Only three years ago David Cameron told us he was passionate about protecting the environment. He even changed his party’s logo to a tree. Those famous images of him hugging a husky in the Arctic and cycling to work are simply representative of how central environmentalism became to his personal identity. Cameron’s promise to lead “the greenest government ever” was perhaps his most famous pledge to voters. It helped convince people that under his leadership the Conservatives would be different, more compassionate and more in touch with people’s values then the toxic, unreconstructed, “nasty party” that voters thought they had become.
Three years later and rather than lead the greenest government ever, apparently the Prime Minister wants to “get rid of all this green crap.” A “senior Tory source” inside Number 10 reportedly told today’s Sun newspaper, “We used to say ‘Vote blue, go green’, now it’s ‘Vote blue, get real.’ But it isn’t just a big shift in rhetoric we’re seeing from the top of government. This sentiment is also being reflected in what Ministers are actually doing.
Whilst once David Cameron installed a wind turbine on the roof of his home, now his message to the country is instead frack, baby, frack. Whilst once he promised an end to the era of dirty fossil fuels with tough new pollution rules for power stations, now he’s passing an energy law riddled with loopholes for dirty coal and gas plants. Whilst before the election he launched his party’s energy manifesto on the roof of Greenpeace’s direct action warehouse, now - according to his Chancellor – even modernising MPs in his own party are part of an “environmental taliban.”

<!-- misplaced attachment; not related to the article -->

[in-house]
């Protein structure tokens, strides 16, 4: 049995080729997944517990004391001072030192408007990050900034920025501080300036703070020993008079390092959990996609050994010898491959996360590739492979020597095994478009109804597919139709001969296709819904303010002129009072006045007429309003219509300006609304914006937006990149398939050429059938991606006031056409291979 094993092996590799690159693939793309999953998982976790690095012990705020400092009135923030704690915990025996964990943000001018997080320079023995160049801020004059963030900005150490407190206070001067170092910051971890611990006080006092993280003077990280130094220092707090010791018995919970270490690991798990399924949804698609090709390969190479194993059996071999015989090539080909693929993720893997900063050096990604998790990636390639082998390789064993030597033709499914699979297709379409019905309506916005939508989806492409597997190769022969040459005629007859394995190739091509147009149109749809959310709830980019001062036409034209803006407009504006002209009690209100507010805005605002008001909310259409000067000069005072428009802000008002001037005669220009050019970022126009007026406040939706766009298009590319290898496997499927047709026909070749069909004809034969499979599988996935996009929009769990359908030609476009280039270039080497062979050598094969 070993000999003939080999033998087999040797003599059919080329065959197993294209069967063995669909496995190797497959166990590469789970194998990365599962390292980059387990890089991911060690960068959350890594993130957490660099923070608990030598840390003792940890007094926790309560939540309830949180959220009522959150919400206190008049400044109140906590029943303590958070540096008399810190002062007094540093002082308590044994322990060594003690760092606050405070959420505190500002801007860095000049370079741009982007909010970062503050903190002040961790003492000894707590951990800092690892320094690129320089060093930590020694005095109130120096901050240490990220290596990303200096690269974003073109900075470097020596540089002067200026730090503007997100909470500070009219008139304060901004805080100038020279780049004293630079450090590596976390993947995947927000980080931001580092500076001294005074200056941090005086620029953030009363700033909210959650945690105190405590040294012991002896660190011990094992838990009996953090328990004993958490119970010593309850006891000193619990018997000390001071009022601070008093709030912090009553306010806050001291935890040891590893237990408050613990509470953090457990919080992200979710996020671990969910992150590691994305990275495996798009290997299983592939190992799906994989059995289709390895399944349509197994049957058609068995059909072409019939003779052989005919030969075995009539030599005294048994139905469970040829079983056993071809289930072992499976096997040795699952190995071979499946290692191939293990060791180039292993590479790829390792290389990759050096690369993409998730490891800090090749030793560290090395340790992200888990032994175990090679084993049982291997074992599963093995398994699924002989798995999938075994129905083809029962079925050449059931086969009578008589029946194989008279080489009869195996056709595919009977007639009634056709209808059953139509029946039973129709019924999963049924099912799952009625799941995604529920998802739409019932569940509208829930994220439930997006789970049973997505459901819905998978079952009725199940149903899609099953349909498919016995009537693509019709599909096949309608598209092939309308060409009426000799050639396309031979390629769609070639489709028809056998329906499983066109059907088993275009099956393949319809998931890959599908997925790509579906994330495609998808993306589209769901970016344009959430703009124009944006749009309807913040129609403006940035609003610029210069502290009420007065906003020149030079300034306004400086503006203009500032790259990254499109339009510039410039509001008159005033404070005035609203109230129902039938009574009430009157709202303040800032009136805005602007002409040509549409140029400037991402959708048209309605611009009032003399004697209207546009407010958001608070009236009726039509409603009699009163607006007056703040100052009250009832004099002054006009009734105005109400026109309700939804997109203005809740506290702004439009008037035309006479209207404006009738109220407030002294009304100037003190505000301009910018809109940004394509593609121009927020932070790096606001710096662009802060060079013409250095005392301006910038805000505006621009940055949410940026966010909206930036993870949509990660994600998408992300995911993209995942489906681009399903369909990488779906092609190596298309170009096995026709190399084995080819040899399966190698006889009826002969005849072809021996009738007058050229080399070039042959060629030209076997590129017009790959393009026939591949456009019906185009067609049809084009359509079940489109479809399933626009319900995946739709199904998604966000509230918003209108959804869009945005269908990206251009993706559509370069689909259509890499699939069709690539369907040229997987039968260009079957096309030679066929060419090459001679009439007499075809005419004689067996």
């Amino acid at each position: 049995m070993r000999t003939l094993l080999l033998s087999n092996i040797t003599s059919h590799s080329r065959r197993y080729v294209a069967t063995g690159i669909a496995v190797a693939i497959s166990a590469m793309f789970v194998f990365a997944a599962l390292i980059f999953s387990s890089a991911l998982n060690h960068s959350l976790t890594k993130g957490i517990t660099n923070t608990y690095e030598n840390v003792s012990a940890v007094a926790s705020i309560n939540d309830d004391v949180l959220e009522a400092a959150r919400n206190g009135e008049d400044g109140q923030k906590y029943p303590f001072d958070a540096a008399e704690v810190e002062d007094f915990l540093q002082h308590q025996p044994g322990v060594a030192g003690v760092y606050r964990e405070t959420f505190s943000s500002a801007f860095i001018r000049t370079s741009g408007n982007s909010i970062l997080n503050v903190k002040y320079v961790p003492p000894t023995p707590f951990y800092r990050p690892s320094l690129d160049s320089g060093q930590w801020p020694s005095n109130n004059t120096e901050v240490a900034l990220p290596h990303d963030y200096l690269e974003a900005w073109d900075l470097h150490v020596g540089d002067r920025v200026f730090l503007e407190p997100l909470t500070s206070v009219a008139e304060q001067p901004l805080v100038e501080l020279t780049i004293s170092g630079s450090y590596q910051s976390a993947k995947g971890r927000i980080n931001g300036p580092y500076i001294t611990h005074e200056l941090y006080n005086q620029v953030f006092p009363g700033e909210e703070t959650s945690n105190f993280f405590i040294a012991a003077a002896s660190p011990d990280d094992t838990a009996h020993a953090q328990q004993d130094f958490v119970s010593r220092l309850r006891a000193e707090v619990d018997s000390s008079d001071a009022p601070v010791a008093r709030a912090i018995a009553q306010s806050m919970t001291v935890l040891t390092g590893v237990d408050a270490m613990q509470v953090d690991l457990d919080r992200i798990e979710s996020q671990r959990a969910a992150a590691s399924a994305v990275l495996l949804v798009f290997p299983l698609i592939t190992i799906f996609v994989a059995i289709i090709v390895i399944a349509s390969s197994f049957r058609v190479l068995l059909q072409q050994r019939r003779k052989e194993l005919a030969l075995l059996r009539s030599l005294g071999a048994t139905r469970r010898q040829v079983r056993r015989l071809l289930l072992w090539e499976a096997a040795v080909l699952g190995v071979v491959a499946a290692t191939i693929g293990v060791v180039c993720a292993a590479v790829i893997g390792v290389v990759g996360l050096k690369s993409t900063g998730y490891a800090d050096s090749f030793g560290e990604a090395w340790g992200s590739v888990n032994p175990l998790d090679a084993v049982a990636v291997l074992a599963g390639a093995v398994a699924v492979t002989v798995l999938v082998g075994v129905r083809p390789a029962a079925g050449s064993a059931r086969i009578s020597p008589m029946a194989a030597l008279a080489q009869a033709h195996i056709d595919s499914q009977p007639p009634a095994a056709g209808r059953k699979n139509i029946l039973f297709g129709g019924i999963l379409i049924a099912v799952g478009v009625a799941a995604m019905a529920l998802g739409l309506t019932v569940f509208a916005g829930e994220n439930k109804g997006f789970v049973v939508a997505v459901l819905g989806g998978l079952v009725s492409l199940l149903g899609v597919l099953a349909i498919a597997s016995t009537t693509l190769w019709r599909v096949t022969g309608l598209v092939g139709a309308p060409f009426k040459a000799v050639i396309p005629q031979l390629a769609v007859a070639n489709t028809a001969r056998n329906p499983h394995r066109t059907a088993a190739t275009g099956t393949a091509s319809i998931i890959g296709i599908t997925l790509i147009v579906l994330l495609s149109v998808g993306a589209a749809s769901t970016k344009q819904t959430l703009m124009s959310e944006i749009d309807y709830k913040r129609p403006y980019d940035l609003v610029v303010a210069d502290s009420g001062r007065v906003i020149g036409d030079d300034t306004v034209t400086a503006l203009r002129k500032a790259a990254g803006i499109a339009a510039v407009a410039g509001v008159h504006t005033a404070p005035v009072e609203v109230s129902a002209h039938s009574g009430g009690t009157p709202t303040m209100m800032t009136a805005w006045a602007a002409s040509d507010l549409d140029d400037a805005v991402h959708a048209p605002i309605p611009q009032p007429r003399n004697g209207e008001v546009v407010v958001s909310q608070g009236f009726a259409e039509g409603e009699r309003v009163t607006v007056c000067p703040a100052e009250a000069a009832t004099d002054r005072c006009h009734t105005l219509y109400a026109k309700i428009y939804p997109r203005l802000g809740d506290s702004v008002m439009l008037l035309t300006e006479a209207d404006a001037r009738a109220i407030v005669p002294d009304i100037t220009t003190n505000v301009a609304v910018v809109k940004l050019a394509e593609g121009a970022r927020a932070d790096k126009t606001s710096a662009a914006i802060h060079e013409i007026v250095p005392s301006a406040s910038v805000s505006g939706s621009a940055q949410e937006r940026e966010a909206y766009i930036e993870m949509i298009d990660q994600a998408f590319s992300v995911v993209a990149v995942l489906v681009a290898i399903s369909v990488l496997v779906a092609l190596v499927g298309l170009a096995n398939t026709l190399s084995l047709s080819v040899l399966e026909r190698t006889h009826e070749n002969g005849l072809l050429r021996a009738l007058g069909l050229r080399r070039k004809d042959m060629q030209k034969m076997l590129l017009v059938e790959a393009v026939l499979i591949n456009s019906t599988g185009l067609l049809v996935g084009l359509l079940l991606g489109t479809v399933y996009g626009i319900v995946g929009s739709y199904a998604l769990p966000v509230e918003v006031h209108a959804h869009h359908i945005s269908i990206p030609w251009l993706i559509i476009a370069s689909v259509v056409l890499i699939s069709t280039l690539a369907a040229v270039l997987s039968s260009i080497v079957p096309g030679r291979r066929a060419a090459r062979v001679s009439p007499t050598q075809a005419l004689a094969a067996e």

In the Independent in 2006, David Cameron wrote, “Climate change is one of the biggest threats facing the world and we must have a much greater sense of urgency about tackling it.” In contrast, now he apparently thinks the most suitable person to appoint to be his Environment Secretary is a climate change denier, and a man more interested in gassing badgers than protecting our countryside.
This morning the Conservative MP and environmental champion Zac Goldsmith overheard someone in the Tory tea room say, “If the PM can casually drop something that was so central to his identity, he can drop anything.”
Whoever the speaker, the sentiment is utterly correct. This goes to the heart of the Prime Minister’s integrity. In that sense, Cameron’s u-turn on protecting the environment is reminiscent of Nick Clegg’s u-turn on tuition fees. It can only leave us thinking, did the Prime Minister actually believe any of that stuff he told us when he wanted our votes? No wonder people are disillusioned with politics.
Yes, of course the cost of living crisis matters hugely – but most people can agree that it isn’t an excuse to trash the planet. As David Cameron himself said in one of those pre-election speeches he gave, and that his people tried to delete off the internet last week, "I understand that right now the cost of living is the number one concern for Britain's families. And I understand, with that backdrop, why people might think fighting climate change seems a costly diversion. But those who say we've got to choose either the environment or the economy… they've got it exactly wrong.”
He was right then, and he’s wrong now. He should be standing up to the big six energy companies who are fleecing us for increasingly expensive, imported and polluting gas to heat and power our homes. Instead he’s looking at axing the very schemes aimed at cutting our dependence on these pricey imports, stabilising bills, and keeping the most vulnerable people warm at winter.
If the Prime Minister thinks the road to electoral victory will be found in attacking the very policies that he once passionately advocated and voted for then he is sorely mistaken. The British electorate are sophisticated enough that they will see through his chameleon tendencies and conclude this u-turn is not an act of leadership but one of cowardice, about nothing more than pandering to the extreme wing of his party.
Joss Garman is deputy political director of Greenpeace UK
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